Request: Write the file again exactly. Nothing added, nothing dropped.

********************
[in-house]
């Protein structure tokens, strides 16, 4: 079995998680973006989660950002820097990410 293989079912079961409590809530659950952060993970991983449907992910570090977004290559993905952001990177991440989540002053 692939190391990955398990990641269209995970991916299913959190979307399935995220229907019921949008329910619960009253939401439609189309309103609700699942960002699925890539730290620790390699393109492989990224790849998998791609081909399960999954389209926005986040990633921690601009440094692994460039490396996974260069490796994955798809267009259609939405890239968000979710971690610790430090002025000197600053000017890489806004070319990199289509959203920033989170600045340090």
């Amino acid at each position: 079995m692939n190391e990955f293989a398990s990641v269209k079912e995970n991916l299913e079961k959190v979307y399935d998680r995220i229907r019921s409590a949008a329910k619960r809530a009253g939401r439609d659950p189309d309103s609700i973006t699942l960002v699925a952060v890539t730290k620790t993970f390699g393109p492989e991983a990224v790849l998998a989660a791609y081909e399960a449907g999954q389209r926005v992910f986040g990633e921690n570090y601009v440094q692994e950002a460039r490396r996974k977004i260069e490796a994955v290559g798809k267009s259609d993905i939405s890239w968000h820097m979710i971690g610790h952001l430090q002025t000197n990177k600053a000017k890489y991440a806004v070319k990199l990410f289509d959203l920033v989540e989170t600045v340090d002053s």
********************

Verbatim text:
[in-house]
């Protein structure tokens, strides 16, 4: 079995998680973006989660950002820097990410 293989079912079961409590809530659950952060993970991983449907992910570090977004290559993905952001990177991440989540002053 692939190391990955398990990641269209995970991916299913959190979307399935995220229907019921949008329910619960009253939401439609189309309103609700699942960002699925890539730290620790390699393109492989990224790849998998791609081909399960999954389209926005986040990633921690601009440094692994460039490396996974260069490796994955798809267009259609939405890239968000979710971690610790430090002025000197600053000017890489806004070319990199289509959203920033989170600045340090």
């Amino acid at each position: 079995m692939n190391e990955f293989a398990s990641v269209k079912e995970n991916l299913e079961k959190v979307y399935d998680r995220i229907r019921s409590a949008a329910k619960r809530a009253g939401r439609d659950p189309d309103s609700i973006t699942l960002v699925a952060v890539t730290k620790t993970f390699g393109p492989e991983a990224v790849l998998a989660a791609y081909e399960a449907g999954q389209r926005v992910f986040g990633e921690n570090y601009v440094q692994e950002a460039r490396r996974k977004i260069e490796a994955v290559g798809k267009s259609d993905i939405s890239w968000h820097m979710i971690g610790h952001l430090q002025t000197n990177k600053a000017k890489y991440a806004v070319k990199l990410f289509d959203l920033v989540e989170t600045v340090d002053s």